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Has Víctor Víctor Mesa lived up to the hype?

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The Cuban prospect had a tough first year offensively, though he also earned the 2019 minor league Gold Glove in center field.

It’s been almost a year since the Marlins officially signed Cuban outfielder Víctor Víctor Mesa along with his younger brother Víctor Mesa Jr. After his first minor league season, in which he spent time at Class-A Advanced and Double-A, did he live up to the expectations?

From an offensive standpoint, people could say “NO” without hesitation. He appeared in 116 games and connected 109 hits, seven doubles, three triples, and no home runs. Drove 29 runs in, scored 45 times, and stole 18 bases in 20 attempts. His slash line didn’t impress anyone either: .235/.274/.263.

But let’s be reasonable. Although Víctor Víctor was widely regarded as the top talent available in the 2018-19 international amateur free agent class, he was never hyped up to be a perfect player.

Since the beginning (or at least since major league scouts began to evaluate him), Víctor Víctor was not supposed to be a power threat. If you doubted that he could hit 10 dingers, maybe you were right. He’s never done that, not even in Cuba, where—according to Baseball-Reference—only 10 four-baggers came out of his bat across six seasons.

The 23-year-old was coveted by teams for his speed, contact and fielding. During the 2019 regular season, he stole 18 bases and was caught only twice, struck out at a 12.7 % rate, and finally was named one of the best defenders in the minors, crowned with the Gold Glove.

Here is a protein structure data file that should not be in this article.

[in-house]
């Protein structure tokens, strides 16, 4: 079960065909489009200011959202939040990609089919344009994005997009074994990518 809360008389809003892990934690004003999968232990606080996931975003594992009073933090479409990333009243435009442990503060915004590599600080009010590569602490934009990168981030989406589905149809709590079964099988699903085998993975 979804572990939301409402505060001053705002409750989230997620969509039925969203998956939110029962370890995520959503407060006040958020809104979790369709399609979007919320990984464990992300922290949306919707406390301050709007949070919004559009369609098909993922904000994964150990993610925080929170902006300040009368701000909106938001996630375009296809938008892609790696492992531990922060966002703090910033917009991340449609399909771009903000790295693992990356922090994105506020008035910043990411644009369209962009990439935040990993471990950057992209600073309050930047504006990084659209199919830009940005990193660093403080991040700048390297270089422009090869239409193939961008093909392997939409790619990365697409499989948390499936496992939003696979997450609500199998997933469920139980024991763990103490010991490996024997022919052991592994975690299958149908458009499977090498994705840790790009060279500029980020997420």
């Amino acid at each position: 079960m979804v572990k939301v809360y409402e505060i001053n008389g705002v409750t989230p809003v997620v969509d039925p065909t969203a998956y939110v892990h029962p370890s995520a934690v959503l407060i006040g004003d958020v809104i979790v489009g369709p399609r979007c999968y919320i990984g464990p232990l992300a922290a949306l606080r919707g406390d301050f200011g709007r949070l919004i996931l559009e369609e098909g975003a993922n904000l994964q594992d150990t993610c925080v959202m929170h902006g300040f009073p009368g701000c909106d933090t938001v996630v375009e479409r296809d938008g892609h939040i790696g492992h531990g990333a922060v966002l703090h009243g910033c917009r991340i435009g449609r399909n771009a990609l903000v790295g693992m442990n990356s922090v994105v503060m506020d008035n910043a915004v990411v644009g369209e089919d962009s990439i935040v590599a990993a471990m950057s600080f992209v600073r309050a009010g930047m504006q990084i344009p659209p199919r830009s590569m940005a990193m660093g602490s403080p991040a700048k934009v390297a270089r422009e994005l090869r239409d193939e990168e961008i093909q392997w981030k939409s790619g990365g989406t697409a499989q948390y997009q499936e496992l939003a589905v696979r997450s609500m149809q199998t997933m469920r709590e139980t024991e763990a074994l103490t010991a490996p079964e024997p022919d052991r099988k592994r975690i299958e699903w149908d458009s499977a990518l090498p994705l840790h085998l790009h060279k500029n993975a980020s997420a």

Those tools mentioned above seem to be major-league ready and certainly didn’t disappoint.

The key question here is, will he ever be an offensive force? Initially ranked by MLB Pipeline as the No. 1 Marlins prospect one year ago, Víctor Víctor has fallen down to No. 13, largely because of his initial struggles with the bat.

While most ballplayers have already begun their offseason, the Santa Clara native is out in the desert trying to prove himself. He’s currently playing for the Salt River Rafters in the Arizona Fall League. Thanks to a .319/.353/.383 line in 12 games, Víctor Víctor was selected to the Fall Stars Game and got the start in center field. He already has three extra-base hits, after collecting only 10 in the entire regular season.

He is not the over-the-fence threat like fellow Cubans Luis Robert and Yoan Moncada were at the same age. Don’t expect him to become another Giancarlo Stanton and your feelings won’t get hurt.

Pay close attention to how Víctor Víctor fares against right-handed pitching moving forward—those matchups dragged down his regular season stats (.506 OPS, 16 GIDP vs. RHP; .664 OPS, 1 GIDP vs. LHP).

However, if he goes on to have a similar performance to the one he’s having at the AFL, count on him to make it to the Bigs at some point of 2020 for a franchise thirsty to improve its outfield. As more time allows him to adjust to this style of play and a new lifestyle in the U.S., good things might be on the way for Mesa, and therefore, the Marlins.